A Stranger to Moderation
“Life is a balance of holding on and letting go.” -Rumi
Finding balance is a quest on which I have been traveling for years, and I am realizing how there really is no end, but instead simply progress on this journey. I was not gifted with a personality that innately gravitates toward the middle ground. I have a natural tendency toward absolutes – (no coffee or too much coffee, I am the worst parent or I am the best parent, etc.) So, to manage like a normal person in the world, I have had to retrain my thinking.
When I examine my need for more or less of something, some extreme end of the spectrum, I see my desire to escape. I want to run from my feelings, from feelings of fear to simple discomfort in whatever situation I am in the present moment. I want to flee average happiness and raise the level to bliss, because that is the “right” way to truly live. I want to escape mediocrity, because otherwise how do I know if I’m succeeding, if I’m on the right track? How do I know if I’m OK? If I am not the best or the worst, what am I? Where do I belong?
More is always better, right?
If I have one piece of chocolate and it tastes good, then another will be even better. If I feel calm from an hour of yoga, then yoga all the time will make me super Zen. If ‘x’ makes me happy, then more of ‘x’ will make me happier. Often when we focus on a single element, our vision becomes myopic and we lose sight of the initial goal of balance, and we end up right back where we started, just at the other end of the spectrum.
So, how do we keep that balance amidst a world of seemingly extremes; all or nothing, right or wrong? When we stop running to or from something, we can stop right where we are and find what we need at the moment. It may be to feel the hurt, the joy, or the stillness in the quiet moment of mundane – even processing the double fudge brownie we just consumed. Whatever it is, it allows us to just be.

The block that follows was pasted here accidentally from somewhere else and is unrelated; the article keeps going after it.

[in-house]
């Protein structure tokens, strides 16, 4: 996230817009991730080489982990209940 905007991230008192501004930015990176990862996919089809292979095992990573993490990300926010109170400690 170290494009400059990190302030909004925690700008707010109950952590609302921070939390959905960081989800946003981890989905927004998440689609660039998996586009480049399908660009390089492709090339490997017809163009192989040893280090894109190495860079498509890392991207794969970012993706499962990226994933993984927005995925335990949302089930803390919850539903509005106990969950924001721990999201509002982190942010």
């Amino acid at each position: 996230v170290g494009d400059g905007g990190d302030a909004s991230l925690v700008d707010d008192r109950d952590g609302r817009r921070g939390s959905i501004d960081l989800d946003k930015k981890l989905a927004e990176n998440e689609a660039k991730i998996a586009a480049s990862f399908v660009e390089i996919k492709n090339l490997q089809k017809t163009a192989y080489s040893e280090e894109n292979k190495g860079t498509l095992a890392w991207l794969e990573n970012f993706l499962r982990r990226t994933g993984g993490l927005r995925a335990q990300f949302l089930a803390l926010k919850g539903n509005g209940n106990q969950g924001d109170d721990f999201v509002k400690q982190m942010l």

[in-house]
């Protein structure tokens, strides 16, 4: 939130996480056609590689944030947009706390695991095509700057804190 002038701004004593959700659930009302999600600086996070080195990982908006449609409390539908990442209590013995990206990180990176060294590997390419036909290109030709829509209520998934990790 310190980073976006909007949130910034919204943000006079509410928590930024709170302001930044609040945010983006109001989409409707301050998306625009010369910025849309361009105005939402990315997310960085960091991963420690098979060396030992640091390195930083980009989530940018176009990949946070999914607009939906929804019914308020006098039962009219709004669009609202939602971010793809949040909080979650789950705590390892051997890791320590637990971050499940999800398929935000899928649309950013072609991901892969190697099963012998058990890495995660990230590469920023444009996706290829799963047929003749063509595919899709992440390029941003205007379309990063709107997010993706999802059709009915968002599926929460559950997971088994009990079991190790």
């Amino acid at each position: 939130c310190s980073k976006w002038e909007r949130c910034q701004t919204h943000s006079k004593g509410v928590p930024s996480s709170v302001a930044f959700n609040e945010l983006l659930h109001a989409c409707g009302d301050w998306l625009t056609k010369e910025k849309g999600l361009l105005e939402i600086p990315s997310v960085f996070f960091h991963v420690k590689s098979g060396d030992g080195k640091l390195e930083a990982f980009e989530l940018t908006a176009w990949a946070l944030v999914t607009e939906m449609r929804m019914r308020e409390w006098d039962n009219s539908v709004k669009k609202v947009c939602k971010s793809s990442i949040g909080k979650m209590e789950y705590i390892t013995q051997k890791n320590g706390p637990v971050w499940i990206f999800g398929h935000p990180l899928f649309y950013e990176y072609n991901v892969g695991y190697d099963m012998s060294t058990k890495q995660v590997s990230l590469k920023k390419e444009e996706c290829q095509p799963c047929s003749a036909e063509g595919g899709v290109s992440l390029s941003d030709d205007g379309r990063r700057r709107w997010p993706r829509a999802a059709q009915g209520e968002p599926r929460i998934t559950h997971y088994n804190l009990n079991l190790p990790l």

Getting to know ourselves.
It was not until I stopped listening to the external definitions of what was right from others, and started using my own definitions, that I have managed to create my internal scale of balance. And I have gotten to know myself a little better; what I like, what I don’t.
I know what is too much and what is not enough (food, activity, exercise, sleep, etc.). I have learned what I feel like when I am sad, happy, uncomfortable or scared. I can feel my feelings and even if they don’t feel warm and fuzzy. I know they are right because they are my own.
Someone else’s definition of health, happiness, success and excitement is not mine. And I have to constantly remind myself of this simple fact. My definitions may change, and they may not, but ultimately, I am the one who lives with me. I need to be aware of times when I am living by someone else’s rules of what right and wrong should be, and know I am OK just where I am, even if it’s somewhere in the middle.